Do but themselves confound;    

His strength the more is.    

No lion can him fright,    

He’ll with a giant fight,    

But he will have a right    

To be a pilgrim.    

   

Hobgoblin, nor foul fiend,    

Can daunt his spirit;    

He knows he at the end    

Shall life inherit.    

Then fancies fly away,    

He’ll fear not what men say,    

He’ll labour night and day    

To be a pilgrim. 

A Suggested Prayer of Response

Lord Jesus, for the joy set before You, You endured the cross, scorning its shame. You looked ahead—Your eyes were set steadfast upon the joy that was to be Yours beyond the cross. The Apostle Paul was a man who could have turned back because of his past but he learnt to forget what lay behind, pressing on towards the goal—the prize to be found in You. Lord, we are at times paralysed by the memories of our past sins and failures and we falter in the journey. Help us to remember that all our sin was dealt with and severed from us at the cross—that we bear its shame no more because You bore it for us—in our place. Please help us to forget what lies behind, to turn from our past and to gaze steadfastly upon You who wait with outstretched arms—our eternal prize and joy. Bless us with travelling companions who will help us to make the distance and may we in turn be and do the same for them. Thank You that we go to the Celestial City and that we have Your Spirit, Your Word and Your Church to help us there. You are worth the pilgrimage and we love You. In Your holy name we pray, Amen.


Living Waters

When a Samaritan woman came to draw water, Jesus said to her, “Will you give me a drink?” (His disciples had gone into the town to buy food.)

The Samaritan woman said to him, “You are a Jew and I am a Samaritan woman. How can you ask me for a drink?” (For Jews do not associate with Samaritans.)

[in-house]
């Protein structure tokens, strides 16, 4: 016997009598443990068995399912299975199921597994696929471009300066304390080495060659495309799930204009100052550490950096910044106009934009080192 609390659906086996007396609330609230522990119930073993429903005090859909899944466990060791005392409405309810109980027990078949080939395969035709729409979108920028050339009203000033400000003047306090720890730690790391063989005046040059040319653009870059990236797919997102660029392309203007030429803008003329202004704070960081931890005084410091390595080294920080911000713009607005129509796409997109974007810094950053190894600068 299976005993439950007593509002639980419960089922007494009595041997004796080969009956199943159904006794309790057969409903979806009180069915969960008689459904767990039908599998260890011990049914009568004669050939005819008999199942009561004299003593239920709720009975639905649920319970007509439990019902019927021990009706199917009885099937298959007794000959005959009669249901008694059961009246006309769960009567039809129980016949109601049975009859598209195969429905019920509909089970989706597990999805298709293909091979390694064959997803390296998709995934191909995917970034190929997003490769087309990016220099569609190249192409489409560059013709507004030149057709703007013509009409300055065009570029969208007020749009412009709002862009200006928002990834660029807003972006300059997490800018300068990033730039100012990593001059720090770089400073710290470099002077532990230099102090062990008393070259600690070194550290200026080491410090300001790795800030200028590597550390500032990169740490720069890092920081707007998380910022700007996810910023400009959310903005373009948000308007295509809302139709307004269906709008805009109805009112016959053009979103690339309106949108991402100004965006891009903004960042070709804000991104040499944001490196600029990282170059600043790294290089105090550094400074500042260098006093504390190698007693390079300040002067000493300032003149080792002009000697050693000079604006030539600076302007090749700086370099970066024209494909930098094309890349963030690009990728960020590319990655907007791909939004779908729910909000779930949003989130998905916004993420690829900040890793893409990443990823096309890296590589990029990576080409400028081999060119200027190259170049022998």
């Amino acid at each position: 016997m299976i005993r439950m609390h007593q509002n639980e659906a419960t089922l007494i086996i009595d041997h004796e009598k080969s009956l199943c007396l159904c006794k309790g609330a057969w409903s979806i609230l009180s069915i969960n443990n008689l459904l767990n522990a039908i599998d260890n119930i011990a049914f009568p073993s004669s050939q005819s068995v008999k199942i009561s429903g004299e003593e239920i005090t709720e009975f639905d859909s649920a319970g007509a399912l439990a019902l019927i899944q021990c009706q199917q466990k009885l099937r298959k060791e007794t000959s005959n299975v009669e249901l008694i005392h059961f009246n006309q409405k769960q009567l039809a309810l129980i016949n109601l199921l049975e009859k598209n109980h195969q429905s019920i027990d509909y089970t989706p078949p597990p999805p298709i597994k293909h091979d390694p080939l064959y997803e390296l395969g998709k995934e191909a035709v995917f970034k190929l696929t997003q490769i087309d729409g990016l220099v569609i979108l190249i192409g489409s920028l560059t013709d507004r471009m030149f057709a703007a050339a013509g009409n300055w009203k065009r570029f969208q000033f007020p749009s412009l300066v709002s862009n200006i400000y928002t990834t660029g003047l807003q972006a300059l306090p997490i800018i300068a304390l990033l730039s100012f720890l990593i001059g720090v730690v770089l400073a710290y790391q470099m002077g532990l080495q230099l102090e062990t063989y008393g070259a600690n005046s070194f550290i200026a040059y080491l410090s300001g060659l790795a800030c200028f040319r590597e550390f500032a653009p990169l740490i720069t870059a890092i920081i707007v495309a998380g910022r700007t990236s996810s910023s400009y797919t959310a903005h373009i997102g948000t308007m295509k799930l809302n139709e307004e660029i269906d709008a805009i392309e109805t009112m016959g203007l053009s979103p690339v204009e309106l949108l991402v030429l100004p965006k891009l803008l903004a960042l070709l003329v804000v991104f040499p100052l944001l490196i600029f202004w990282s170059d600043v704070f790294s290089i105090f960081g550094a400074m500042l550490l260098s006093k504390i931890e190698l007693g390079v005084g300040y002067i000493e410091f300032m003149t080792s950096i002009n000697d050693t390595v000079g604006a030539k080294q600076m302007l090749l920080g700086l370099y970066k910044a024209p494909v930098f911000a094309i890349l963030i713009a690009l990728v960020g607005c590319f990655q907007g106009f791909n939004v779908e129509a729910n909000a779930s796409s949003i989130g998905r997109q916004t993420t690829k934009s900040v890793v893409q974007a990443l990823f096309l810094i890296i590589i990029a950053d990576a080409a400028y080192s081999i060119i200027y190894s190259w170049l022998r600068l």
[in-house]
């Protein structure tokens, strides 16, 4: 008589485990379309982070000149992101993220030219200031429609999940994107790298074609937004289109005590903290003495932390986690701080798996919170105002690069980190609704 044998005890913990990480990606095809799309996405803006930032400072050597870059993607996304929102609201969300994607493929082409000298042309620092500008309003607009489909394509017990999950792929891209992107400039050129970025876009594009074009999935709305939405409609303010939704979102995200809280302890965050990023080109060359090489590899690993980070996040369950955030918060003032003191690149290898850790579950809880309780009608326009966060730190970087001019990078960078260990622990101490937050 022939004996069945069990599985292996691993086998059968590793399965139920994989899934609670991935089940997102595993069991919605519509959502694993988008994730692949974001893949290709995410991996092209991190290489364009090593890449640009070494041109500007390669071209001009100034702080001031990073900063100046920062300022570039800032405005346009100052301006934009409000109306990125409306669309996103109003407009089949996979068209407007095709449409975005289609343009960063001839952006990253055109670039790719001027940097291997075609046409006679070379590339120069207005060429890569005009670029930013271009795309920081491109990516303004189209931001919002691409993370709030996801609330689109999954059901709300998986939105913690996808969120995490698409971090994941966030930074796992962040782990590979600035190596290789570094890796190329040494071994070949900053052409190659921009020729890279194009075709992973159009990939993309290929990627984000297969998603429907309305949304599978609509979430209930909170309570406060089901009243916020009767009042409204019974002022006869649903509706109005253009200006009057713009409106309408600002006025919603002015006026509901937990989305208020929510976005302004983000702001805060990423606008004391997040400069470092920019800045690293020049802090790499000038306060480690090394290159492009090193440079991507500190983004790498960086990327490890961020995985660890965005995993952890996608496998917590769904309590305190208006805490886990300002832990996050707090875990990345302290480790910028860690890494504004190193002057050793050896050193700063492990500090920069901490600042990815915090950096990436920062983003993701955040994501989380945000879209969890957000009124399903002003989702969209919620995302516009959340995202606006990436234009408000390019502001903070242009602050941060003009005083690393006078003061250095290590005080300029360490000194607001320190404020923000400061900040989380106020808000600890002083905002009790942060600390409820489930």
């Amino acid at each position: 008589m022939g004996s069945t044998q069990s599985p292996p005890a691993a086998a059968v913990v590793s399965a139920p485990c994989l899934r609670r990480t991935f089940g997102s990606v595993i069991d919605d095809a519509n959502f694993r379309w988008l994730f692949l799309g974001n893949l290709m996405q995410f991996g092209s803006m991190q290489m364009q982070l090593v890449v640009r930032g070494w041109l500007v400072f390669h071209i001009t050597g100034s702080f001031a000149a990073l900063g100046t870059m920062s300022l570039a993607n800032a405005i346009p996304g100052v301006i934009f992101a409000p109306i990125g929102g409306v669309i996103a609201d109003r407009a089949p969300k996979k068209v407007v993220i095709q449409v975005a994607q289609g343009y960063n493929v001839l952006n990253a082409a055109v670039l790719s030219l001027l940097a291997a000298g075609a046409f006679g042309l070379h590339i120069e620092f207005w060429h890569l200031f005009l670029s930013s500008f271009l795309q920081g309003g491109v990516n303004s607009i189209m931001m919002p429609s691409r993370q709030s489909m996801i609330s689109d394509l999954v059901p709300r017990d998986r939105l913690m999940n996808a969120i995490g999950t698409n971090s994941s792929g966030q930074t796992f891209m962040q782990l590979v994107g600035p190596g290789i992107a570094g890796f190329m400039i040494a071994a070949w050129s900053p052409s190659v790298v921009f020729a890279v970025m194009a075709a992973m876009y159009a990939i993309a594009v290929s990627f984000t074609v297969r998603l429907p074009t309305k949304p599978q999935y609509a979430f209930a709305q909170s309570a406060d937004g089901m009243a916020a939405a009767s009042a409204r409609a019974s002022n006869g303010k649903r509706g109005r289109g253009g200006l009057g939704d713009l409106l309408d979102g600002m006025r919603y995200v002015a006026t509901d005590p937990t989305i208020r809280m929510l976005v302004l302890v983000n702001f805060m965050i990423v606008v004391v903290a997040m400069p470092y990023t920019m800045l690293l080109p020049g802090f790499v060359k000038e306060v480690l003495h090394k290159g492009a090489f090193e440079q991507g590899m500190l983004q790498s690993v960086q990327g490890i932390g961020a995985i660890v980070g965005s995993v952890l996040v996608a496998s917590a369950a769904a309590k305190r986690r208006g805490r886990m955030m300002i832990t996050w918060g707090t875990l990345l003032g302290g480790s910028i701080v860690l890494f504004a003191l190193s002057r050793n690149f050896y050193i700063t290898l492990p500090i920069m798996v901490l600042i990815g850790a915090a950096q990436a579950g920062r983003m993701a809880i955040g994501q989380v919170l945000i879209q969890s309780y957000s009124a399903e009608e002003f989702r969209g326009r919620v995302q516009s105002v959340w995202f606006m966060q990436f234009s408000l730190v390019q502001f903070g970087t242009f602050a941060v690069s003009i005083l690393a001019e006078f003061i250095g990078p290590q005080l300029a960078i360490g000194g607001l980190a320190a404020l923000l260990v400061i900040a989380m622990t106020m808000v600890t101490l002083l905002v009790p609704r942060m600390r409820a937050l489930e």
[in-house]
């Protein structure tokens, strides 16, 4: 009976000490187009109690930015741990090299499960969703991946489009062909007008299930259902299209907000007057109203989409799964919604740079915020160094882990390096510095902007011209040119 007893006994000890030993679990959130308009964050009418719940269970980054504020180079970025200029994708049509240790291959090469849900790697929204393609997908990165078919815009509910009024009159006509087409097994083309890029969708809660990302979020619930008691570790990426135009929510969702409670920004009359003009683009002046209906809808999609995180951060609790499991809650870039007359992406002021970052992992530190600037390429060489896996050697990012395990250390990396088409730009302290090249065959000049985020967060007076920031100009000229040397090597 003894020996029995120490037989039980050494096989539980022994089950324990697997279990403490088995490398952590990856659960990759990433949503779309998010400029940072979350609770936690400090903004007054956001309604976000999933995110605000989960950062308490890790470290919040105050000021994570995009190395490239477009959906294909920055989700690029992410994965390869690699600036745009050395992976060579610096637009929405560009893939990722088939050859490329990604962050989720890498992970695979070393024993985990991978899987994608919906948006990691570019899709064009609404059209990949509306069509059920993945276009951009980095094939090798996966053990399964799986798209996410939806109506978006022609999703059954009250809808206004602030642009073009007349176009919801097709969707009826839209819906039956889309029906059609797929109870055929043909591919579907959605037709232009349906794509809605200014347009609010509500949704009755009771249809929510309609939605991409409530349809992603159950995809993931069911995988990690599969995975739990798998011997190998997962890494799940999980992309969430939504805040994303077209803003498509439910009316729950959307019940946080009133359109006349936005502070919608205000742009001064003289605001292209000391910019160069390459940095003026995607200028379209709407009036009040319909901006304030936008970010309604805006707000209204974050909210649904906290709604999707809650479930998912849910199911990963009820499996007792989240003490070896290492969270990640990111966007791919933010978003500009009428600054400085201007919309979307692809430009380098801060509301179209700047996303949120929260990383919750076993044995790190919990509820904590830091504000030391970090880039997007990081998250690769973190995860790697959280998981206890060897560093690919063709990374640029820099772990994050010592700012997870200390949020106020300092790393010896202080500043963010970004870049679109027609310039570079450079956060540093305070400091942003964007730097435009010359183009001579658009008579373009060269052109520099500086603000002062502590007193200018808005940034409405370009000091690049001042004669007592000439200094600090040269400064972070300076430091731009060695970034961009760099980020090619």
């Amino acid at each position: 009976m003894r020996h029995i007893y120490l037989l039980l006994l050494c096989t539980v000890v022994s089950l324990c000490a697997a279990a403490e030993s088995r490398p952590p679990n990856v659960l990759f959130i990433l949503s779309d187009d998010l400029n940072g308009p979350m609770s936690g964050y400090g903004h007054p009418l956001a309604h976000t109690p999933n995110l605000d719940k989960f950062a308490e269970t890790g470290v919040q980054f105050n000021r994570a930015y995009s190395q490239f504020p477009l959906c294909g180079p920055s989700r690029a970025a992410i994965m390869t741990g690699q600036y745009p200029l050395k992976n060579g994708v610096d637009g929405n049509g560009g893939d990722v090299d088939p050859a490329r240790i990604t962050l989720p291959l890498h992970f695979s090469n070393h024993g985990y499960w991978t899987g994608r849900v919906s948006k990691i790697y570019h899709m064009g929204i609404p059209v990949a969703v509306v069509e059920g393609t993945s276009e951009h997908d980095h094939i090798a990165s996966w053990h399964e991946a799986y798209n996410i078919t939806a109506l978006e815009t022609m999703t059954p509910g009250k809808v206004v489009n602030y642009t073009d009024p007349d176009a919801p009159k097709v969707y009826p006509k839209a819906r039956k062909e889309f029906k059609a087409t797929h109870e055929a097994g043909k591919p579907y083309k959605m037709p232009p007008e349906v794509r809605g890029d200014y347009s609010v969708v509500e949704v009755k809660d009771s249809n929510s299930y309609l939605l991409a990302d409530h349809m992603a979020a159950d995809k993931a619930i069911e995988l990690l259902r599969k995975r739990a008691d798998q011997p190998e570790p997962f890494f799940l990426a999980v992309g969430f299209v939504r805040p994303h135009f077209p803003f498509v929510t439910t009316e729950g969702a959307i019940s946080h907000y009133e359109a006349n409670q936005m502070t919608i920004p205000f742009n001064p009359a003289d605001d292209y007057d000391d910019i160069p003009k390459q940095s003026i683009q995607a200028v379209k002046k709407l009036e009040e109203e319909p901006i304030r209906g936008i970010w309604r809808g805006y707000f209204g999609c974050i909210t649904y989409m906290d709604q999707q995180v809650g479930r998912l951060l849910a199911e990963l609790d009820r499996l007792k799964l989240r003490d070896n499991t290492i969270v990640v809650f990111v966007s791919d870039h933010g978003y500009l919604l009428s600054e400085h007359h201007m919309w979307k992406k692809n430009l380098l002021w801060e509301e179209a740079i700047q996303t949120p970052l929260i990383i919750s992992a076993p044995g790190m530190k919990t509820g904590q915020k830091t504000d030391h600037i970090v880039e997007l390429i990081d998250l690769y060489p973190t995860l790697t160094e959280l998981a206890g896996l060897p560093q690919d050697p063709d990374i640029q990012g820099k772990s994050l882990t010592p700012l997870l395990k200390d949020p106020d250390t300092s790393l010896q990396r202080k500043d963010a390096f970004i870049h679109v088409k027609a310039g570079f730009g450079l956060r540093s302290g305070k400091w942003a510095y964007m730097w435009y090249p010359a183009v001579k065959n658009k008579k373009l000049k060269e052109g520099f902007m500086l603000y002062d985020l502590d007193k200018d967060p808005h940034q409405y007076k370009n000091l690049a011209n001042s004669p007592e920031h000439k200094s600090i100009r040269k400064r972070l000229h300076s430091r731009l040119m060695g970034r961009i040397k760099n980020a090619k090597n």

Jesus answered her, “If you knew the gift of God and who it is that asks you for a drink, you would have asked him and he would have given you living water.”

“Sir,” the woman said, “you have nothing to draw with and the well is deep. Where can you get this living water? Are you greater than our father Jacob, who gave us the well and drank from it himself, as did also his sons and his livestock?”

Jesus answered, “Everyone who drinks this water will be thirsty again, but whoever drinks the water I give them will never thirst. Indeed, the water I give them will become in them a spring of water welling up to eternal life.”

(John 4:7-14)

We are familiar with this story. We love the way that Jesus interacts with this broken woman. We rejoice in her growing faith in Christ. And yet, there are times when I wonder if we, if I, have truly grasped the message—if we have let it sink deep down into our hearts. Looking at the way many of us live our lives I suspect that this is a story we might need to keep coming back to.

As we read on in the story we see Jesus getting to the heart of things. Having already offered living water to the woman, He talks with her about her relationships—her five husbands and current lover. Jesus helps the woman to recognise her deep thirst and to see that though she has tried to quench her thirst so many times, she has always come away unsatisfied. Her heart is laid bare; the deep longings, yearnings and aches—the unmet needs rise to the surface. The woman comes face to face with her thirst for God—a thirst she thought mere human relationships could satisfy. Yet, here, stands the One for Whom her soul truly aches—the One Who stands ready to satisfy her deepest thirsts, aches, yearnings and needs.